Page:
Olsen, Ole Jess3; Johnsen, Tor Arnt4; Pakkanen, Merja5
1 Energy, Environment and Climate, The Department of Environmental, Social and Spatial Change, Roskilde University2 The Department of Environmental, Social and Spatial Change, Roskilde University3 Department of People and Technology, Roskilde University4 BI Norwegian Business School5 University of Vaasa
the Nordic case
The electricity supply industry used to be a regulated monopoly often dominated by state-owned and municipal enterprises. The Nordic countries - Denmark, Finland, Norway and Sweden - were no exception. During the nineties they liberalized their electricity supply industry and created an integrated wholesale market. Norway was first (1991), then came Finland and Sweden (1996) and Denmark was last (2000). Together with the UK the Nordic countries are now considered the avantgarde with respect to implementation of the European electricity market directives. The purpose of liberalization is to increase economic efficiency without sacrificing important public values such as universal service obligations, quality of service and high environmental standards. Liberalization and the introduction of competition are often considered synonymous with deregulation, which is a misunderstanding. Before the electric utilities mostly acted under very little surveillance and the authorities only intervened in specific cases of abuse. The separation of operational and regulatory functions was far from clear-cut - state and municipal agencies often had both functions. Today much more detailed principles of regulations administrated by independent regulatory agencies have been developed. The purpose of this paper is to analyze the situation for Nordic household consumers after liberalization of the electricity supply industry. A number of new regulatory principles have been introduced and some of them with particular regard to small customers. Do Nordic households actively use the new options for switching supplier and choosing a market contract that fits their preferences? How has liberalization influenced their supply costs? This is a question of market prices as well as of charges for using the distribution and transmission network. These networks are still regulated monopolies but have been exposed to new regulatory principles. Have problems with respect to universal service or social obligations occurred as a consequence of liberalization? The outcome so far is different for the four countries. Many Norwegian and Swedish households are actively using the new market opportunities whereas Danish and Finnish have been much more passive. The experience with respect to regulation and prices is mixed. In none of the countries have important public values been sacrificed as a consequence of liberalization.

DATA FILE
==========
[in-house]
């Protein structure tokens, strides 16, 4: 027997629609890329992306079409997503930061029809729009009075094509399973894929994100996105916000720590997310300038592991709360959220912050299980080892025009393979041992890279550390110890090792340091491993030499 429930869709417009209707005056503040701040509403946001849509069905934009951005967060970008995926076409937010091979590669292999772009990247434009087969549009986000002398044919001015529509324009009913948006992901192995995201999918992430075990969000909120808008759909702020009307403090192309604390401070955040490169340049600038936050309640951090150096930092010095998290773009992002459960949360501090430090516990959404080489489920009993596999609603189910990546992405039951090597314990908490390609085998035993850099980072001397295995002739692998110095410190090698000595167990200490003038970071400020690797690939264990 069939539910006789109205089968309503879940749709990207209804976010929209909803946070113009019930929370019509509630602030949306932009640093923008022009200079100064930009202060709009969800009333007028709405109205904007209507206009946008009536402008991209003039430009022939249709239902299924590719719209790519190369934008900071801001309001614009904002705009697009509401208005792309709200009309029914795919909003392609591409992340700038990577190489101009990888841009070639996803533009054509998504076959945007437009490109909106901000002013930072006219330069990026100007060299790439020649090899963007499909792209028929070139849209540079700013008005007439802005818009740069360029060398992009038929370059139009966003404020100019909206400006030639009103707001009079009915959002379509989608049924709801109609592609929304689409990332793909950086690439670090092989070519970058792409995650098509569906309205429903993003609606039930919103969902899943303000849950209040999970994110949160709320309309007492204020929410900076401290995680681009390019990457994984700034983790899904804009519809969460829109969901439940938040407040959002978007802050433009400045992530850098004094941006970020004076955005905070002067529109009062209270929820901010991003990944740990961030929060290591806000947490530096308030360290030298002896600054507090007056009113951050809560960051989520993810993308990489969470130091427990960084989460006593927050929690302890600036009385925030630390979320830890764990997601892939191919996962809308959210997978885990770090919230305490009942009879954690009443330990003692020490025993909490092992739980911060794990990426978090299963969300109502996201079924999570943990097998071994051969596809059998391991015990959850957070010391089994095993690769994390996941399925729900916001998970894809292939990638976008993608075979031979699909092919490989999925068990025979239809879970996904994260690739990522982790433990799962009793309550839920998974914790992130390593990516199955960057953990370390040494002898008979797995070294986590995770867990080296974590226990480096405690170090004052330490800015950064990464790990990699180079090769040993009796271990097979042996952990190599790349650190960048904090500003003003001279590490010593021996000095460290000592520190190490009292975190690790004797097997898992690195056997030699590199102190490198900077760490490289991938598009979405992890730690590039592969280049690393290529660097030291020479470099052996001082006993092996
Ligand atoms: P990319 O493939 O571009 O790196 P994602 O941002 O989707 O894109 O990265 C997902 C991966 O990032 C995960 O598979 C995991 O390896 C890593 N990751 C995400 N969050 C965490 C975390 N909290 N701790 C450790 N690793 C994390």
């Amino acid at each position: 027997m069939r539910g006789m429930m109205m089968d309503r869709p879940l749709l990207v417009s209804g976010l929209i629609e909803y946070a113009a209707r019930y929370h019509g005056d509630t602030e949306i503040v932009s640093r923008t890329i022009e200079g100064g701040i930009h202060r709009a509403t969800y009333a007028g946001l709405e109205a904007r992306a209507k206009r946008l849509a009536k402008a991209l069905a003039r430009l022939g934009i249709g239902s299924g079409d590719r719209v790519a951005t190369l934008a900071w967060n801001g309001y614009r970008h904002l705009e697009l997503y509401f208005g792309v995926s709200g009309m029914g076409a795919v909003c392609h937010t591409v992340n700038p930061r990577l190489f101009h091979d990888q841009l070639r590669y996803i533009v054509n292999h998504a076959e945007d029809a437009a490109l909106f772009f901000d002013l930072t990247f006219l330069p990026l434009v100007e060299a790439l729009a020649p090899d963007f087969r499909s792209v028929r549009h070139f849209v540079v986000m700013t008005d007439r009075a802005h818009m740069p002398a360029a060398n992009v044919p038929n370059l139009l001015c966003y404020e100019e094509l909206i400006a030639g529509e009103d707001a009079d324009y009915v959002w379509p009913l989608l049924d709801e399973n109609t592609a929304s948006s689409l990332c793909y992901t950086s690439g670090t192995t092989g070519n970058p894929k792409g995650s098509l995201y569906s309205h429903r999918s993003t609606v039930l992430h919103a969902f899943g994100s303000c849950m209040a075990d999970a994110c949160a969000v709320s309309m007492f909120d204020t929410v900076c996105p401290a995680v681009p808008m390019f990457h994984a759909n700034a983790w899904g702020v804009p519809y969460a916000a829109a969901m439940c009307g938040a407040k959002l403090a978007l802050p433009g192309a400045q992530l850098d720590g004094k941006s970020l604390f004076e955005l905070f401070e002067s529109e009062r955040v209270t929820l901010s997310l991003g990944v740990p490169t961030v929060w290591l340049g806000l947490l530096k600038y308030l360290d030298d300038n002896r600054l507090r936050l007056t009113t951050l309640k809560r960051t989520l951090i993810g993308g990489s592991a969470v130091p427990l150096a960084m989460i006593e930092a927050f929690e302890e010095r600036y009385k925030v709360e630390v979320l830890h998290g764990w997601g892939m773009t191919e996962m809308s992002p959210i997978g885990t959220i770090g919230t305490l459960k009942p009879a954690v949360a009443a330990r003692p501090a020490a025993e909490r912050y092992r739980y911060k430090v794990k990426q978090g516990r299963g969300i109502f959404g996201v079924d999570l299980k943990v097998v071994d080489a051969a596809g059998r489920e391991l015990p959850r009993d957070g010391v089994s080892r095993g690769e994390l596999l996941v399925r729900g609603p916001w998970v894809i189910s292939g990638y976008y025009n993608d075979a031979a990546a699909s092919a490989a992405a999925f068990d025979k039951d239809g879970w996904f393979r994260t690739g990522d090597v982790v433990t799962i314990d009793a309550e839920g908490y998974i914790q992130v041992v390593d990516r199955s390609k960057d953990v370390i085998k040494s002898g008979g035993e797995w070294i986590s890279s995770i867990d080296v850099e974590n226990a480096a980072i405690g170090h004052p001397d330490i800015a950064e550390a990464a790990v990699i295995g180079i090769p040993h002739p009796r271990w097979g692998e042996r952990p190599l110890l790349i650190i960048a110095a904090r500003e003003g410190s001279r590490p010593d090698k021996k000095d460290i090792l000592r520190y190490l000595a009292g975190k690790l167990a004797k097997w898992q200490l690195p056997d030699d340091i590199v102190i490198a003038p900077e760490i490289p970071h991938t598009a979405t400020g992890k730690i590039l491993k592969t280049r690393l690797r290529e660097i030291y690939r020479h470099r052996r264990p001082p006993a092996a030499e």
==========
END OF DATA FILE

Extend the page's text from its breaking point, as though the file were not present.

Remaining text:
Liberalized electricity markets; Households
Main Research Area:
Public Administration and the Management of Diversity, 2007 EGPA Annual Conference